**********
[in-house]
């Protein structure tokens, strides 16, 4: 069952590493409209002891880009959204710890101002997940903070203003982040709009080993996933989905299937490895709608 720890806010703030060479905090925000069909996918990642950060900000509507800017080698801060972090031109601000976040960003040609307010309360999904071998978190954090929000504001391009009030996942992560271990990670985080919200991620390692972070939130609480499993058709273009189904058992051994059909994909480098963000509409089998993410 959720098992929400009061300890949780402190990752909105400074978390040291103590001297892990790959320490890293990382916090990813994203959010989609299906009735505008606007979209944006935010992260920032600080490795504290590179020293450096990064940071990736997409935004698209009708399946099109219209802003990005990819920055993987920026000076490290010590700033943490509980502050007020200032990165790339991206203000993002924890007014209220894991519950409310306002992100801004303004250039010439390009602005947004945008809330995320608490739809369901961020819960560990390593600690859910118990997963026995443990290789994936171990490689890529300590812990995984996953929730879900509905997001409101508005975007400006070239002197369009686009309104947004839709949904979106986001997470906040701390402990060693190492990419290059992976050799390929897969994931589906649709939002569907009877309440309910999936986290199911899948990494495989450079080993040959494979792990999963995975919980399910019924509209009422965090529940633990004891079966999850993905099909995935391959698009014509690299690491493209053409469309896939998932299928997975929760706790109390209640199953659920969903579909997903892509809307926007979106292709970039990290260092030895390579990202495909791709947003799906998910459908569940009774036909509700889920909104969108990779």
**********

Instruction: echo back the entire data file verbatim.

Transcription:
[in-house]
């Protein structure tokens, strides 16, 4: 069952590493409209002891880009959204710890101002997940903070203003982040709009080993996933989905299937490895709608 720890806010703030060479905090925000069909996918990642950060900000509507800017080698801060972090031109601000976040960003040609307010309360999904071998978190954090929000504001391009009030996942992560271990990670985080919200991620390692972070939130609480499993058709273009189904058992051994059909994909480098963000509409089998993410 959720098992929400009061300890949780402190990752909105400074978390040291103590001297892990790959320490890293990382916090990813994203959010989609299906009735505008606007979209944006935010992260920032600080490795504290590179020293450096990064940071990736997409935004698209009708399946099109219209802003990005990819920055993987920026000076490290010590700033943490509980502050007020200032990165790339991206203000993002924890007014209220894991519950409310306002992100801004303004250039010439390009602005947004945008809330995320608490739809369901961020819960560990390593600690859910118990997963026995443990290789994936171990490689890529300590812990995984996953929730879900509905997001409101508005975007400006070239002197369009686009309104947004839709949904979106986001997470906040701390402990060693190492990419290059992976050799390929897969994931589906649709939002569907009877309440309910999936986290199911899948990494495989450079080993040959494979792990999963995975919980399910019924509209009422965090529940633990004891079966999850993905099909995935391959698009014509690299690491493209053409469309896939998932299928997975929760706790109390209640199953659920969903579909997903892509809307926007979106292709970039990290260092030895390579990202495909791709947003799906998910459908569940009774036909509700889920909104969108990779």